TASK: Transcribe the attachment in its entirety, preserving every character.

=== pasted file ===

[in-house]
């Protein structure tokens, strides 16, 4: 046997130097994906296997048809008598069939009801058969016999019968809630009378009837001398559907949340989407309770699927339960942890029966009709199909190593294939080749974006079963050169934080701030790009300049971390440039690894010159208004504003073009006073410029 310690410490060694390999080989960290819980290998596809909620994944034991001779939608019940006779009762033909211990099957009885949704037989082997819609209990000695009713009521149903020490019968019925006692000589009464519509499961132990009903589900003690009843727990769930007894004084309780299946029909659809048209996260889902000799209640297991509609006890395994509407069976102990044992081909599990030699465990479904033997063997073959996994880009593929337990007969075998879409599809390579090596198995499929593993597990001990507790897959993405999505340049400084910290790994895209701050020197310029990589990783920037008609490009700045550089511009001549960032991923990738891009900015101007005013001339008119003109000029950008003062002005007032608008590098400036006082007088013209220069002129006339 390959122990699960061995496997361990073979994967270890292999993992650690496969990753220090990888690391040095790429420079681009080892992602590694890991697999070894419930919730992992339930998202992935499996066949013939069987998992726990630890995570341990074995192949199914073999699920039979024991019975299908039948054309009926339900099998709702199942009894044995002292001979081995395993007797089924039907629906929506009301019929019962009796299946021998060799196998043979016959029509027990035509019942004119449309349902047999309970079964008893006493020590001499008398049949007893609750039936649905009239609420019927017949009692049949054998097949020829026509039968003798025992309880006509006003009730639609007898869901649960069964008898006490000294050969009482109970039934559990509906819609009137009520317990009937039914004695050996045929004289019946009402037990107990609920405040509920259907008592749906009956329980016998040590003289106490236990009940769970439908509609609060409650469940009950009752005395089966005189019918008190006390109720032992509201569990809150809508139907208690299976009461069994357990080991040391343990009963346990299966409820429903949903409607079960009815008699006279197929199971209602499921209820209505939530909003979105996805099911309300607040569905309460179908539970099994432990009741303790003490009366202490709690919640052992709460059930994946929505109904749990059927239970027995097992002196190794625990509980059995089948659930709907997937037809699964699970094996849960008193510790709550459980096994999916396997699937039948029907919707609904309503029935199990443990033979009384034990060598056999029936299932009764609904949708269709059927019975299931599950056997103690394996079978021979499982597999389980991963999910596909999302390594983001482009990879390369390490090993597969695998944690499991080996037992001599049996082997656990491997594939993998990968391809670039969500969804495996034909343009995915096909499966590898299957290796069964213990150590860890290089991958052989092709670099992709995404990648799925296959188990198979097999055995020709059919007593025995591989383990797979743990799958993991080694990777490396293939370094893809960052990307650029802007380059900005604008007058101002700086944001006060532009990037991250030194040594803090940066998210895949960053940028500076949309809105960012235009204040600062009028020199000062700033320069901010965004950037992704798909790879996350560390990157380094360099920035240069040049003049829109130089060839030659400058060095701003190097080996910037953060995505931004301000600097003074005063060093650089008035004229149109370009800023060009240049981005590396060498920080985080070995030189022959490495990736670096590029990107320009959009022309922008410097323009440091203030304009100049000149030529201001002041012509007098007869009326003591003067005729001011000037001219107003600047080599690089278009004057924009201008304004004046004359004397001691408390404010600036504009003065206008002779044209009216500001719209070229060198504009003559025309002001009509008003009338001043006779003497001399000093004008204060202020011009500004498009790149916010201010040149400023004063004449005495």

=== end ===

[in-house]
């Protein structure tokens, strides 16, 4: 046997130097994906296997048809008598069939009801058969016999019968809630009378009837001398559907949340989407309770699927339960942890029966009709199909190593294939080749974006079963050169934080701030790009300049971390440039690894010159208004504003073009006073410029 310690410490060694390999080989960290819980290998596809909620994944034991001779939608019940006779009762033909211990099957009885949704037989082997819609209990000695009713009521149903020490019968019925006692000589009464519509499961132990009903589900003690009843727990769930007894004084309780299946029909659809048209996260889902000799209640297991509609006890395994509407069976102990044992081909599990030699465990479904033997063997073959996994880009593929337990007969075998879409599809390579090596198995499929593993597990001990507790897959993405999505340049400084910290790994895209701050020197310029990589990783920037008609490009700045550089511009001549960032991923990738891009900015101007005013001339008119003109000029950008003062002005007032608008590098400036006082007088013209220069002129006339 390959122990699960061995496997361990073979994967270890292999993992650690496969990753220090990888690391040095790429420079681009080892992602590694890991697999070894419930919730992992339930998202992935499996066949013939069987998992726990630890995570341990074995192949199914073999699920039979024991019975299908039948054309009926339900099998709702199942009894044995002292001979081995395993007797089924039907629906929506009301019929019962009796299946021998060799196998043979016959029509027990035509019942004119449309349902047999309970079964008893006493020590001499008398049949007893609750039936649905009239609420019927017949009692049949054998097949020829026509039968003798025992309880006509006003009730639609007898869901649960069964008898006490000294050969009482109970039934559990509906819609009137009520317990009937039914004695050996045929004289019946009402037990107990609920405040509920259907008592749906009956329980016998040590003289106490236990009940769970439908509609609060409650469940009950009752005395089966005189019918008190006390109720032992509201569990809150809508139907208690299976009461069994357990080991040391343990009963346990299966409820429903949903409607079960009815008699006279197929199971209602499921209820209505939530909003979105996805099911309300607040569905309460179908539970099994432990009741303790003490009366202490709690919640052992709460059930994946929505109904749990059927239970027995097992002196190794625990509980059995089948659930709907997937037809699964699970094996849960008193510790709550459980096994999916396997699937039948029907919707609904309503029935199990443990033979009384034990060598056999029936299932009764609904949708269709059927019975299931599950056997103690394996079978021979499982597999389980991963999910596909999302390594983001482009990879390369390490090993597969695998944690499991080996037992001599049996082997656990491997594939993998990968391809670039969500969804495996034909343009995915096909499966590898299957290796069964213990150590860890290089991958052989092709670099992709995404990648799925296959188990198979097999055995020709059919007593025995591989383990797979743990799958993991080694990777490396293939370094893809960052990307650029802007380059900005604008007058101002700086944001006060532009990037991250030194040594803090940066998210895949960053940028500076949309809105960012235009204040600062009028020199000062700033320069901010965004950037992704798909790879996350560390990157380094360099920035240069040049003049829109130089060839030659400058060095701003190097080996910037953060995505931004301000600097003074005063060093650089008035004229149109370009800023060009240049981005590396060498920080985080070995030189022959490495990736670096590029990107320009959009022309922008410097323009440091203030304009100049000149030529201001002041012509007098007869009326003591003067005729001011000037001219107003600047080599690089278009004057924009201008304004004046004359004397001691408390404010600036504009003065206008002779044209009216500001719209070229060198504009003559025309002001009509008003009338001043006779003497001399000093004008204060202020011009500004498009790149916010201010040149400023004063004449005495």